Falling afoul of the Kremlin


Since the late 1990s, Khodorkovsky had taken steps to transform Yukos according to western business models, while at the same time increasing his political advocacy activities, including numerous trips abroad for speaking engagements on governance issues in Russia.

Disturbed at the way in which Russia was becoming a steadily more authoritarian state, Khodorkovsky believed there was an increasing need to ensure a level political playing field, to allow a true pluralist democracy to develop. Accordingly, he made contributions to a range of opposition parties, in addition to supporting the Kremlin-loyal United Russia party; all with the aim of increasing the quality of political engagement across the political spectrum. He travelled throughout Russia delivering speeches on the need to develop civil society, and on the importance of Russia transitioning towards a vibrant democratic state with checks and balances between the branches of power.

In terms of improving the corporate governance of Yukos to international standards, these steps included the introduction of corporate transparency, the adoption of western accounting standards, the hiring of western management, the creation of an independent board of directors with a corporate governance sub-committee, growth through mergers and acquisitions, and increased western investments. But at a time when more and more questions were being raised in public about the opaque way in which state companies were being run, these actions marked Khodorkovsky as an outspoken leader who was pro-Western; and challenged in particular the non-transparent means by which government and business operated in the key Russian energy sector. These innovative, modern practices, along with the possibility of GML selling a major stake to either Exxon Mobil or Chevron, deeply unsettled the Kremlin.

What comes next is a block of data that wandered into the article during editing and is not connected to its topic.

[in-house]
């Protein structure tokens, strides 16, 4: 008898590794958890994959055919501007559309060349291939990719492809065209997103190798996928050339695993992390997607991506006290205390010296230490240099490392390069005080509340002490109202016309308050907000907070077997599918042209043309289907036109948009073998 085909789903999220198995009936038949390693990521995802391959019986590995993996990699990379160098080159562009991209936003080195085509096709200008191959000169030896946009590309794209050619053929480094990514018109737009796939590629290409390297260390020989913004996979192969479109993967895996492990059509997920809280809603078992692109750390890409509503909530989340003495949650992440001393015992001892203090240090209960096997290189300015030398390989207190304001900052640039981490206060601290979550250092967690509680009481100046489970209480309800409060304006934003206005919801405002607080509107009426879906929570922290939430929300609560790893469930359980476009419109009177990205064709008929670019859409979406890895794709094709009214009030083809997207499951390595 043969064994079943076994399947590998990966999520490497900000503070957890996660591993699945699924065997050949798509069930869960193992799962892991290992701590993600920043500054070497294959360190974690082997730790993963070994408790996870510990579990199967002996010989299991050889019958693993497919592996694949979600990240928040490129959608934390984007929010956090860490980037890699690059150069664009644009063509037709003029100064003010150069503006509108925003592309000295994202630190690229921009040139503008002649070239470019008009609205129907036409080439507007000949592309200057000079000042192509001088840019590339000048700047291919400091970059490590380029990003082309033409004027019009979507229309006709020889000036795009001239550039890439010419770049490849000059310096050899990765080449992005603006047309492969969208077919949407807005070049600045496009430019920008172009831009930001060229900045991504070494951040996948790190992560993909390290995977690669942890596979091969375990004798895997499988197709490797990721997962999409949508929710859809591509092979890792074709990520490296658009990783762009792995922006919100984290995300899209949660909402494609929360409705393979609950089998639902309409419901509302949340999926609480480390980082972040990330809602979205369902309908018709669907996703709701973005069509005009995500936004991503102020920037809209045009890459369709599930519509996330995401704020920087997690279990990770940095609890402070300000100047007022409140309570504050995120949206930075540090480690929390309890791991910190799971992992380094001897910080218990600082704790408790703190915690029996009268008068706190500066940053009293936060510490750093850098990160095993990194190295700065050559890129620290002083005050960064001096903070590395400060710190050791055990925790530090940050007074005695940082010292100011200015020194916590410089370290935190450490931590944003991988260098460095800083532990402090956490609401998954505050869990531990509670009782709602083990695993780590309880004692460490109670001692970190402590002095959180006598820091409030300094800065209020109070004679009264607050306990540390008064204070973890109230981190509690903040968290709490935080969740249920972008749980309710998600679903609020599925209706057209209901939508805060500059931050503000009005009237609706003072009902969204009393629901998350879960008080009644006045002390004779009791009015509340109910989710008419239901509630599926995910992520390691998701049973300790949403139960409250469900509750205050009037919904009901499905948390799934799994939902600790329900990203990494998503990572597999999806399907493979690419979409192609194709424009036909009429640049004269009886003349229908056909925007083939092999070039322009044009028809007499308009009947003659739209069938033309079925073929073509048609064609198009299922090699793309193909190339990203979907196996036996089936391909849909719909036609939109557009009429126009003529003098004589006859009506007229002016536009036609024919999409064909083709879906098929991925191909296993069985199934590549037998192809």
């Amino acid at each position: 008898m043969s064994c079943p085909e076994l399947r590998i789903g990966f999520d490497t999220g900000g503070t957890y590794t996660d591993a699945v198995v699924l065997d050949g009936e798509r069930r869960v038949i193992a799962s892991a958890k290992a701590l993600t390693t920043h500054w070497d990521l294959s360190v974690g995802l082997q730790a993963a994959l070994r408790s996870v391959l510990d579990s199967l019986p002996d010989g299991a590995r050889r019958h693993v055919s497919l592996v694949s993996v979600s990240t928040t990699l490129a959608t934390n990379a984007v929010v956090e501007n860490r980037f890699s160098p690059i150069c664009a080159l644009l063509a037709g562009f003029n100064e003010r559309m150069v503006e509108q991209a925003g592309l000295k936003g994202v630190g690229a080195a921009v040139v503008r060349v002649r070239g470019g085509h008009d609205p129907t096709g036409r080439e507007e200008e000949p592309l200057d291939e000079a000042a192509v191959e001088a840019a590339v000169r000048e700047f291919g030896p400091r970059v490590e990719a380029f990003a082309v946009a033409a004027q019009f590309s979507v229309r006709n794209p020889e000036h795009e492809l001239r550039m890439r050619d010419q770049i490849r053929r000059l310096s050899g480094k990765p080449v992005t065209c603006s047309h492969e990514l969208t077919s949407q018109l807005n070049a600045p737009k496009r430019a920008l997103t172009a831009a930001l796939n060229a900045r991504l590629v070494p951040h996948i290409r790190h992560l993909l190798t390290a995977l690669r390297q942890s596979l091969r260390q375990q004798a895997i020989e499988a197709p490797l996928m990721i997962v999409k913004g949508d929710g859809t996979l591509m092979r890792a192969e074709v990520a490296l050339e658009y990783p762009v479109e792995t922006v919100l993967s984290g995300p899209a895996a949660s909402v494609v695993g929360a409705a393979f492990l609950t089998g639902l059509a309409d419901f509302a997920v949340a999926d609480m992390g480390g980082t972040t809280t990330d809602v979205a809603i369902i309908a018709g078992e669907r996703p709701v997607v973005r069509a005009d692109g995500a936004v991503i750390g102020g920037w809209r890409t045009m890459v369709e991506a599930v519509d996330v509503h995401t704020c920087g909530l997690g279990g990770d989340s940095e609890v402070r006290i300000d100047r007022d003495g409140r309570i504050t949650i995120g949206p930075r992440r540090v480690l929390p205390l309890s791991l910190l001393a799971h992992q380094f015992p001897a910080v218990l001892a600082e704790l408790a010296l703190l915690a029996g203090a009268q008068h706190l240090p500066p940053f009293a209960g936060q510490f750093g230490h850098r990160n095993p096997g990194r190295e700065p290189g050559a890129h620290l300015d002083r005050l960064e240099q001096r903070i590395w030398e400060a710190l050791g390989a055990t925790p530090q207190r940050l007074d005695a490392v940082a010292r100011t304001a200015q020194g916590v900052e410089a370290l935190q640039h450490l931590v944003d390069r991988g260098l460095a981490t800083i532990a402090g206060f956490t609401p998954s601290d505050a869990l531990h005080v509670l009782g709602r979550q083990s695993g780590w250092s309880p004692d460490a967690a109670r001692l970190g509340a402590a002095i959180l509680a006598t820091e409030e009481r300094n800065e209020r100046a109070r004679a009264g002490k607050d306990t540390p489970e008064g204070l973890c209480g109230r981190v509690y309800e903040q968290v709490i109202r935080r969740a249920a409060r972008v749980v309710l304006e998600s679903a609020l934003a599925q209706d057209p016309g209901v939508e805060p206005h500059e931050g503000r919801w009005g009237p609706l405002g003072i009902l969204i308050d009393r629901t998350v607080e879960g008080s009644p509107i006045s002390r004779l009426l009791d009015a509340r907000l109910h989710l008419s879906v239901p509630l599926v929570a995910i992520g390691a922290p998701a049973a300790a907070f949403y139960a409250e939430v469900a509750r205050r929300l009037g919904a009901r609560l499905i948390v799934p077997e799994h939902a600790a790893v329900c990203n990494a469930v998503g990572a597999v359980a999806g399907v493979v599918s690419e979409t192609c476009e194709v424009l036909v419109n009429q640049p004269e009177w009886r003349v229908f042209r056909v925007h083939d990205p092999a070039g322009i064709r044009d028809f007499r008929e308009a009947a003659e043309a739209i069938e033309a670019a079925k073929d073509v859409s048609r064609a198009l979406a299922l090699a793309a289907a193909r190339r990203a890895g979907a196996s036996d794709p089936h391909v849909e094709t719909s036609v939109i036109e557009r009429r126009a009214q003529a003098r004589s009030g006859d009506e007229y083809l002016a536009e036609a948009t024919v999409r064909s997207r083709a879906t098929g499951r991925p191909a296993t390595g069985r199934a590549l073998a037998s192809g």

In 2002 and 2003, Khodorkovsky became increasingly outspoken about the country’s rampant corruption and on the need to create a more robust civil society. On February 19, in a televised meeting between President Putin and the Russian Union of Industrialists and Entrepreneurs, Khodorkovsky gave a presentation about the state of corruption in Russia. He cited numerous statistics showing that corruption cost the Russian economy over $30 billion per year. He said that the administration “must be willing to show its readiness to get rid of some odious figures” in the regime, to prove its readiness and ability to combat corruption. An angry President Putin would have none of it, and replied with clear threats to Khodorkovsky, suddenly questioning the legitimacy of Yukos’s growth.

Khodorkovsky had now become a public irritant and powerful opponent of Kremlin policies. And Yukos had become too attractive an asset for predators to resist expropriating.

It was in 2003 that the attack on Yukos began; a combination of spurious back tax claims, asset freezing orders, the manipulation of legal procedures, and the imposition of unrealistic tax payment deadlines ultimately led to the seizure of Yukos’s crown jewel production asset, Yuganskneftegaz (YNG), in June 2004. By 2007 the destruction of Yukos was complete.

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